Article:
Members of the European Parliament passed an important law on pesticides last week which seeks to reduce their use over the next decade by promoting the use of non-chemical products and less harmful substitutes. The text, voted in by an overwhelming majority, stipulates a ban on 22 substances found in pesticides which have been linked with cancer, endocrine disruption or infertility. Only two of the products will be banned in 2009 (Carbendazim and Dinocap); the rest will not be affected until 2018, when current permits expire. The law places strict limits on crop-spraying and bans the use of pesticides near schools and hospitals. It is the first legislation of its type ever passed in the world. To encourage the shift to less toxic pesticides, member states can choose to offer grants for their use; or provide a tax exemption.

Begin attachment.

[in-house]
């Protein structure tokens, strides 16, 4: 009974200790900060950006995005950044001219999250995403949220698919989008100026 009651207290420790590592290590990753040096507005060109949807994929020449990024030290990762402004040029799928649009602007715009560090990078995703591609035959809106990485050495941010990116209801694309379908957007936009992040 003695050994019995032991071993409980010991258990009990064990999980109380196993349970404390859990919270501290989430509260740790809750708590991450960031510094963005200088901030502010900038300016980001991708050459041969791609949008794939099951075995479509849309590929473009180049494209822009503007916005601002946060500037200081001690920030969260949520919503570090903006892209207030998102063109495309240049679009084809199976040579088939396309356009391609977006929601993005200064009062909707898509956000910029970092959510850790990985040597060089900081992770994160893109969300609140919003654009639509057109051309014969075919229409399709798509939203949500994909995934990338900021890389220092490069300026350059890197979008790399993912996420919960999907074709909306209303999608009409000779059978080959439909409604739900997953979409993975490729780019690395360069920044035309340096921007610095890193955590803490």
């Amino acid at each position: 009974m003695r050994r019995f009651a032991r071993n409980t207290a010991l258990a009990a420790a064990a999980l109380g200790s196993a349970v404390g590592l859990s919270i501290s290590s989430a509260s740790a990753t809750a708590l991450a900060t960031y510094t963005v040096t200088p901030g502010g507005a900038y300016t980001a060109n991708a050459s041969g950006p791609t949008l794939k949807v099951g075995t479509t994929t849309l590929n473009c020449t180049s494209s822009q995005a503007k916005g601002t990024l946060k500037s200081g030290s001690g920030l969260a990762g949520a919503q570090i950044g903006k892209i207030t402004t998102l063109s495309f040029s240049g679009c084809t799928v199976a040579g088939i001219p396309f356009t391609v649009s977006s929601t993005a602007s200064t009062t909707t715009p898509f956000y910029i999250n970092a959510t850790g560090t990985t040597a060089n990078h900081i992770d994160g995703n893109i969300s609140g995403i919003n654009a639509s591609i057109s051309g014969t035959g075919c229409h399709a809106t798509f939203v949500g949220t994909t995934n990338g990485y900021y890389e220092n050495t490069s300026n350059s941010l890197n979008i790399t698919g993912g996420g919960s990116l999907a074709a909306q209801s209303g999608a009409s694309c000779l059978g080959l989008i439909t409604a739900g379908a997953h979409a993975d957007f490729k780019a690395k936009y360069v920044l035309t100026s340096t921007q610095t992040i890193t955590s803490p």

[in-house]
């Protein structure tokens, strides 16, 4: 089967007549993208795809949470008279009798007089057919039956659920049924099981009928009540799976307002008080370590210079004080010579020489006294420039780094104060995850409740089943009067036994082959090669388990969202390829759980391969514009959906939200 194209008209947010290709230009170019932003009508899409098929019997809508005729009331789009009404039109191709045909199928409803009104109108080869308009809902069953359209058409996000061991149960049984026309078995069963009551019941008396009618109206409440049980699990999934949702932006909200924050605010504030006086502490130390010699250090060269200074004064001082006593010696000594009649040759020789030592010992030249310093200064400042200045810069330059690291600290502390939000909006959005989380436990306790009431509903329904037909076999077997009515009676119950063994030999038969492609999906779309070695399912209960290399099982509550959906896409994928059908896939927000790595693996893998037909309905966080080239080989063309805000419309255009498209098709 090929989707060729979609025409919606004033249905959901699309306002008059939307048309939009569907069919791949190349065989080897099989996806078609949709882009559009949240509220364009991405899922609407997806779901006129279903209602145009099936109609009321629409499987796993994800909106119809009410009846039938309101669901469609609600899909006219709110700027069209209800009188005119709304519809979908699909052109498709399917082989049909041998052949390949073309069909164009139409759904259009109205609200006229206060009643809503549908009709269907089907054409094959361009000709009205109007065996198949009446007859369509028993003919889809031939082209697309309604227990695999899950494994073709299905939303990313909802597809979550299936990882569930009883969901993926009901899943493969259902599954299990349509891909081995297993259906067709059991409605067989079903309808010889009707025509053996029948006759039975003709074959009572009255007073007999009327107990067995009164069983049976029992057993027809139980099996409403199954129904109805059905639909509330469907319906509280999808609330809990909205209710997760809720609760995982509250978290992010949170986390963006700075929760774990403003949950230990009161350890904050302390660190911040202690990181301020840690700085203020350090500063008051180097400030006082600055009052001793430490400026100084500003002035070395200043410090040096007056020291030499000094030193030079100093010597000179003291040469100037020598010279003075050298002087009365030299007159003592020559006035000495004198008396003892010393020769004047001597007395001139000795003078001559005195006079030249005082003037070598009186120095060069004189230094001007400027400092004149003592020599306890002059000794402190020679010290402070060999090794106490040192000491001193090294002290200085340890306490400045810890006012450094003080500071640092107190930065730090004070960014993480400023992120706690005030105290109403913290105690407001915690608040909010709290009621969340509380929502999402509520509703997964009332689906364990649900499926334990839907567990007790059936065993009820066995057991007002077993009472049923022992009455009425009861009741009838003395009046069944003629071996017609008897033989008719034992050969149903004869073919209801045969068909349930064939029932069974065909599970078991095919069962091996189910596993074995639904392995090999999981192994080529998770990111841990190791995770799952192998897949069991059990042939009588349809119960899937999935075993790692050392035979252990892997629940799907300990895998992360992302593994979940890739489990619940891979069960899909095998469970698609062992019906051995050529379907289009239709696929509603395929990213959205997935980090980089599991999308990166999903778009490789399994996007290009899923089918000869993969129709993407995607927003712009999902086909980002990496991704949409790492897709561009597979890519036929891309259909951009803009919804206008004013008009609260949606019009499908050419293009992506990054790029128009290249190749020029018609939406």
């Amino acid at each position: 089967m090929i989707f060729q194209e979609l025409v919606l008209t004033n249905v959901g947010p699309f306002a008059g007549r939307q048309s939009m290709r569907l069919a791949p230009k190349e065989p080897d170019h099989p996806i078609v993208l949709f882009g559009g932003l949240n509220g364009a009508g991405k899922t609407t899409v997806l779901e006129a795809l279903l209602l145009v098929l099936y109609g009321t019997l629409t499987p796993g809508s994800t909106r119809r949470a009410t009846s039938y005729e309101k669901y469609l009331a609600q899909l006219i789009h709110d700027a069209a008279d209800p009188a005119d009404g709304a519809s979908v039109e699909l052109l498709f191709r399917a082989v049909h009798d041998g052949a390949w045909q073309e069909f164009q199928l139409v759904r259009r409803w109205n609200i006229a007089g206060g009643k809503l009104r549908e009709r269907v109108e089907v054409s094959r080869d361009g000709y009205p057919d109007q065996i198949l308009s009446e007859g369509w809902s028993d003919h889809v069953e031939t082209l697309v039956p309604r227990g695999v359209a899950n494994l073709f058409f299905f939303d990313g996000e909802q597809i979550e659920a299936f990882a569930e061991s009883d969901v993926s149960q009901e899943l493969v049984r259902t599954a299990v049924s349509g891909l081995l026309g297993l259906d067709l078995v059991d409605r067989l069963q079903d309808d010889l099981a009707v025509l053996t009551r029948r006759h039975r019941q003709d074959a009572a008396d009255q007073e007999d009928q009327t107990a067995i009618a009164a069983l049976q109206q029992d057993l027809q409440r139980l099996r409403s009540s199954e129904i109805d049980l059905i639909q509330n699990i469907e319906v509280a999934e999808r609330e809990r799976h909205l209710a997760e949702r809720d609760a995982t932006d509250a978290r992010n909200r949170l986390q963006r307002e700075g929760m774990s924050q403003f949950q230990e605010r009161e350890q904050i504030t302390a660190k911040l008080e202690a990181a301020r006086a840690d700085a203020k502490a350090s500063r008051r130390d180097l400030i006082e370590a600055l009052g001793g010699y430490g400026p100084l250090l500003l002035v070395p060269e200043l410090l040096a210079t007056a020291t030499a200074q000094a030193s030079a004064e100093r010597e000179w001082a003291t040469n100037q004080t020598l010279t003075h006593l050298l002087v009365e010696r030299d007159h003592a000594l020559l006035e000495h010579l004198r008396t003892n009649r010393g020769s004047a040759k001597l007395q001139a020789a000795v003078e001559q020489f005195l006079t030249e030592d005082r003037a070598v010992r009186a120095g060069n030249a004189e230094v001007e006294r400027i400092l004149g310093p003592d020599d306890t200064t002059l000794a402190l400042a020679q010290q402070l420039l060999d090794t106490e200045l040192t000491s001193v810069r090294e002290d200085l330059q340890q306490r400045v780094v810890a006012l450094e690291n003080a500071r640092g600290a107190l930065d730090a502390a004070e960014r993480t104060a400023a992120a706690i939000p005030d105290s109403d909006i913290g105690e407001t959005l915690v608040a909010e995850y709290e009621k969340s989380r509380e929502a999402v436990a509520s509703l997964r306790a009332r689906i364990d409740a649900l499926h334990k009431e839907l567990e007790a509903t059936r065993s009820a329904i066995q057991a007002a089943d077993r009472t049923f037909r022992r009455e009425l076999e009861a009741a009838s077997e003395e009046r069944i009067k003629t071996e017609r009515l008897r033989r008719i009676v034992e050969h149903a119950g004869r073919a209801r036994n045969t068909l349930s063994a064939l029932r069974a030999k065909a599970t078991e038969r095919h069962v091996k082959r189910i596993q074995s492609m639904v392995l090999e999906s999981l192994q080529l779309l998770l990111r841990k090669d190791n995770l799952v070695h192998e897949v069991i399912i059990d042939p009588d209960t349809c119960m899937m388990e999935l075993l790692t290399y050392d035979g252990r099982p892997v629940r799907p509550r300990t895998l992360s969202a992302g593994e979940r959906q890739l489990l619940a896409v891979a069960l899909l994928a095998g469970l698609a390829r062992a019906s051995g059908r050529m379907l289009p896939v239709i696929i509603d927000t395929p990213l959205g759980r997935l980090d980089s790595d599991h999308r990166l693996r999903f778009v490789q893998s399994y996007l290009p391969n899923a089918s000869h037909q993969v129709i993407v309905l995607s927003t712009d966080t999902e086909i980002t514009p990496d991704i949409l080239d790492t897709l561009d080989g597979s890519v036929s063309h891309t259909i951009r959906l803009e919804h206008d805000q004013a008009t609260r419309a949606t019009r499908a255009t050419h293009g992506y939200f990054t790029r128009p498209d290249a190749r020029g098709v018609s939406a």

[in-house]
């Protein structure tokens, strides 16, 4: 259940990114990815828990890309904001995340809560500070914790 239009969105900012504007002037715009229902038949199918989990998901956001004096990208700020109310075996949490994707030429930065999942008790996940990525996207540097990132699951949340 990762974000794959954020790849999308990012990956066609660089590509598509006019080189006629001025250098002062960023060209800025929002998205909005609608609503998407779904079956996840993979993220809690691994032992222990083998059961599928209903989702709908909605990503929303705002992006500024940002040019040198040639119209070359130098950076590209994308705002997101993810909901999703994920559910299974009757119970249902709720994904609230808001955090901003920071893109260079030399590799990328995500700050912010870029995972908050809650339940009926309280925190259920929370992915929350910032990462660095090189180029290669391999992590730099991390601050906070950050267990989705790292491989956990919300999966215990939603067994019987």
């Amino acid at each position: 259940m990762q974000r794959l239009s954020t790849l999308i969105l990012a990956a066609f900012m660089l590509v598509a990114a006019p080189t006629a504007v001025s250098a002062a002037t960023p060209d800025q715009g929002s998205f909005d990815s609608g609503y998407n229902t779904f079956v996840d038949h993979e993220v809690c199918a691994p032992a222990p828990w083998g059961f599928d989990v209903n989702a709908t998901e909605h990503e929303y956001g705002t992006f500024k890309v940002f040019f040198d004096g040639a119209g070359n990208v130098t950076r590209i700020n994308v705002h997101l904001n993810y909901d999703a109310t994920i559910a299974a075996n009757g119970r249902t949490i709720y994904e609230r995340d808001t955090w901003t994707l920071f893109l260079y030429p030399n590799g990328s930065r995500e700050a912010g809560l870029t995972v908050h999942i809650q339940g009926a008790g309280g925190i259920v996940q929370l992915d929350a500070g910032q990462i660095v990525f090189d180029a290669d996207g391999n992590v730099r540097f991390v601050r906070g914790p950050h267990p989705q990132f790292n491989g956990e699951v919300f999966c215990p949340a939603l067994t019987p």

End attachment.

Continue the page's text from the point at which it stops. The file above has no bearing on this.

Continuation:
The anti-pesticide lobby MDRGF welcomed the legislation and noted that it also paved the way for better protection for bees. Some farm lobbies have warned that the legislation could drive up the prices of basic foodstuffs and even lead to famine.